I’m pretty sure it started with a March 2 e-mail from Fred Hembeck to me and to our mutual friend Rocco, who also lives in Albany: “Lynn (Moss, Fred’s wife) just informed me that Sean Lennon is going to be performing at the Egg on Tuesday, April 10th–tickets are currently being offered to Egg members only (only fair that Egg men have the advantage when it comes to a Lennon, I suppose…), but the general public get their chance starting on March 12th. Seeing as how tickets are going for only $24–and that Sean’s new album has gotten mostly positive reviews (I haven’t gotten a copy yet, tho when I saw him on Conan about a month or so back, I was pretty impressed by his performance–and I WILL be getting a copy soon, given the new set of circumstances), we’re thinking about driving up to see the concert. Hey, it’s either this, or Zak Starkey and his band, and Who tickets are way more expensive! As you fellows–and your lady friends–actually live in Albany, I thought I’d check in with you and see if either of you have any potential interest in joining us?”
We mulled it over. Rocco evidently decided against, and my wife was likewise disinclined, as she hadn’t heard any of his music. Well, I hadn’t heard any of his music either, except for It’s Alright, when he appeared on an album of cover versions of his mother’s songs called Every Man Has a Woman.
But if Fred, Lynn, and their daughter Julie were going to drive a couple hours to Albany to see Sean, how could I say no? (Fred and I discussed this later: the fact that THEY initiated the activity made it easier to go without Carol. I wouldn’t have considered inviting them up, for logistical reasons having to do with the child, but since they were coming up anyway…)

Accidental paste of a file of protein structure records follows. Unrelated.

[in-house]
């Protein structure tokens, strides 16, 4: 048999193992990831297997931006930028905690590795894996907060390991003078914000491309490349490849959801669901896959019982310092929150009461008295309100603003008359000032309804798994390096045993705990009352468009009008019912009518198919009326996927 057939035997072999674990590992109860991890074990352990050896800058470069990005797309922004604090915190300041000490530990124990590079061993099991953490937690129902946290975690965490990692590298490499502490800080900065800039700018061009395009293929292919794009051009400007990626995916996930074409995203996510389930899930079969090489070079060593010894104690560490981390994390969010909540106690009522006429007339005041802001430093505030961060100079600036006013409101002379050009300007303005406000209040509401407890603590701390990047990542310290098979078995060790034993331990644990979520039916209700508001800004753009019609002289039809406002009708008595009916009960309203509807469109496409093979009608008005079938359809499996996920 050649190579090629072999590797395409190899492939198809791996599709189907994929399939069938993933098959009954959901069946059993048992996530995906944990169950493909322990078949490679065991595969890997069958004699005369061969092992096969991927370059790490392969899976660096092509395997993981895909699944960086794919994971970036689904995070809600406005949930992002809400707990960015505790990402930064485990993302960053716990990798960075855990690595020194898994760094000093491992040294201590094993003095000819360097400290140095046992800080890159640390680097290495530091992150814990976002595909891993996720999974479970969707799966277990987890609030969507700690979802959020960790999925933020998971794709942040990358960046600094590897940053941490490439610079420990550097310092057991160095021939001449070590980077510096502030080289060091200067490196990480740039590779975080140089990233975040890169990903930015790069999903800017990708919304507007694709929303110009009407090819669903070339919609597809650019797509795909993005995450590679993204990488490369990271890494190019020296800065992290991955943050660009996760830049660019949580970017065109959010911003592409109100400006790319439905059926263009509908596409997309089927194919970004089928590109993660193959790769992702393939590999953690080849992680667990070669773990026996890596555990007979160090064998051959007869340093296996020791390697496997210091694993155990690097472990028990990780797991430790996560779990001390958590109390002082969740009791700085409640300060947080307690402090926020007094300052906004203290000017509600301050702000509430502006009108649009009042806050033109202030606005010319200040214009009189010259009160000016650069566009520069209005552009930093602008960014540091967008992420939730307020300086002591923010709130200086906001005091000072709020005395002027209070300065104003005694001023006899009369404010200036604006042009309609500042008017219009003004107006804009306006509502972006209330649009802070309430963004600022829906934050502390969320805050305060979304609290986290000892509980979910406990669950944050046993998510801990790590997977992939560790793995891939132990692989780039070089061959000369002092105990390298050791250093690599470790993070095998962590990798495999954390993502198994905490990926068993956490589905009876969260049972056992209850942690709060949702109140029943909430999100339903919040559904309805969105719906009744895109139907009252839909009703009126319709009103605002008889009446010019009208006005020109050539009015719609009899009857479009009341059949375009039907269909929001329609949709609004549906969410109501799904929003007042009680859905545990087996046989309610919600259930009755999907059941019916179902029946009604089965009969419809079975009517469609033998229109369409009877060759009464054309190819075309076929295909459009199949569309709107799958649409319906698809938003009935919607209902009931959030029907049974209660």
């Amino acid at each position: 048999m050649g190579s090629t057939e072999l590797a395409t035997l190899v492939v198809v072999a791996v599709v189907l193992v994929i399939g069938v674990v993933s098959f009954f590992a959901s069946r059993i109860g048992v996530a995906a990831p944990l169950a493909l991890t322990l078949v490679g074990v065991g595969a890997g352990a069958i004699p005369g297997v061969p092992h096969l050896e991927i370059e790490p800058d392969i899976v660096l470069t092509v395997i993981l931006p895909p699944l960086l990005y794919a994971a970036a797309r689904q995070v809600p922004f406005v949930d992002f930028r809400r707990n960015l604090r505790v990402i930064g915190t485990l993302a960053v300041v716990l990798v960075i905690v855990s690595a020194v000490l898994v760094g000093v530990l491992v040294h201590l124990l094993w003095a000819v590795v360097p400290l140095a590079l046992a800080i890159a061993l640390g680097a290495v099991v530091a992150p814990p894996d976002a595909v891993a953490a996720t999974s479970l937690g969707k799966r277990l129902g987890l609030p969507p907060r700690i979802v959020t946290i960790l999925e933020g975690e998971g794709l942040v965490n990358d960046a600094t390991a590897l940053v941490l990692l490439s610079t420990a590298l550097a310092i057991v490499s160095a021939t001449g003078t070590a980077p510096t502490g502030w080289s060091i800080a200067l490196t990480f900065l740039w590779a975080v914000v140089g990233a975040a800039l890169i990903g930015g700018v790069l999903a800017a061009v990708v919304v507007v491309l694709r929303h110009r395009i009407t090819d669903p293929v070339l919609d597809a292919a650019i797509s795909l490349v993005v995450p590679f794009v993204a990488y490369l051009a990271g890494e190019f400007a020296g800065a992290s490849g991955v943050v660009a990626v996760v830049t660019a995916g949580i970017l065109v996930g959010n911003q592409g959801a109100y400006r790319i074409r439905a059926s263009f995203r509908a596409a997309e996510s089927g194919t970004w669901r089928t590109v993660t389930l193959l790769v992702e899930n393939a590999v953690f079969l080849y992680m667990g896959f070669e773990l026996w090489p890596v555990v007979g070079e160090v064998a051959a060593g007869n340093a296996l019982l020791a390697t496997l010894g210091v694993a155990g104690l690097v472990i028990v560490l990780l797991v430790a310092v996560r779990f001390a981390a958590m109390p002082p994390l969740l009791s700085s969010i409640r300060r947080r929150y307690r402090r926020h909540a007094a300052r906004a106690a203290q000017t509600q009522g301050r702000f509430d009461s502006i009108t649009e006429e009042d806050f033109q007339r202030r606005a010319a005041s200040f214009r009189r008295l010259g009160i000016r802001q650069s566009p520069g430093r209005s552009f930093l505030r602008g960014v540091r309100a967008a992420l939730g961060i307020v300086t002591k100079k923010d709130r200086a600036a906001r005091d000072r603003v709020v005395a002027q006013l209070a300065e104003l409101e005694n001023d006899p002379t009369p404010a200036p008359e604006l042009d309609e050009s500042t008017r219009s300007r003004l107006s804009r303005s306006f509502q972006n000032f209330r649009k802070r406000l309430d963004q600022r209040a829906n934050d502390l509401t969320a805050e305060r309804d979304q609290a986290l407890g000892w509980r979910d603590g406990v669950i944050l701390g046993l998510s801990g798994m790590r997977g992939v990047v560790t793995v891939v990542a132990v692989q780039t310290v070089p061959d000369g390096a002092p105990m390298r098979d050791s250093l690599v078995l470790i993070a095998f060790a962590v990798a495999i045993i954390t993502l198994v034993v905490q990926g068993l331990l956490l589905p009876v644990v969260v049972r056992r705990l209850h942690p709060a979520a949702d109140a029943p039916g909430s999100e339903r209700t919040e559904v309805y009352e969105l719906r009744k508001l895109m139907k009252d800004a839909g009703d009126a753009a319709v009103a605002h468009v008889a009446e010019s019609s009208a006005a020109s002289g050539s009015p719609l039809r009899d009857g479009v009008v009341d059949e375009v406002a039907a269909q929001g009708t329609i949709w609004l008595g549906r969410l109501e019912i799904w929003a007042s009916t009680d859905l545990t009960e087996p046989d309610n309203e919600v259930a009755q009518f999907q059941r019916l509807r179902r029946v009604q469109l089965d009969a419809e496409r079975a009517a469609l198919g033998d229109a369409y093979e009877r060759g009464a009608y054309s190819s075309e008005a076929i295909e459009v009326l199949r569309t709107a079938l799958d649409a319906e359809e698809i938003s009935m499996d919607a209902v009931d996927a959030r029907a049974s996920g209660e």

So, they ordered the tickets, and then Fred sent me copies of both of Sean’s albums. I discovered that I liked them both quite a bit, though some of the lyrics were a bit of a downer, I thought.
So, now I’m psyched, Fred and Lynn are psyched, Julie’s psyched.
With the help of Green Van Lines Moving Company – moving services the business was able to figure out the logistics. They would pick me up from work (faster than the irregular bus service from Corporate Woods), and we would go out to dinner. The initial request was for a place with a decent vegetarian menu, but was later modified to a vegan place, for Julie’s gone vegan.
On the day of the show, Fred writes: We’ll leave here at 3:15.
We’ll call you on Julie’s cell phone when we arrive!
We’ll go to the concert!!!
WE’LL HAVE FUN!!!!!
I get picked up, and I hear the dulcet tones of Rod Stewart, Julie’s current obsession. At least it was Rod back he was good. We eat at Mamoun’s Falafel, which was satisfying to all. We drive to the Egg. (The Albanian forgets the fastest approach to the underground parking, and we go on a mild excursion.)
We get to the concert. Our seats are in the fourth row, not too from the center aisle. This is a very intimate setting to see a show. The great thing about the Egg is that there aren’t many really bad seats. But we had an excellent location, about 30 feet from at least one performer in every set.
First up is Kamila Thompson, daughter of the legendary Richard and Linda Thompson. She’s wearing this attractively funky outfit, a fairly short blue dress with some sort of red print, a black sweater, black Capri pants and light colored high heels (Pink? Peach? Hard to tell with the lighting). There were so many power chords all over the floor that I thought she might trip over something.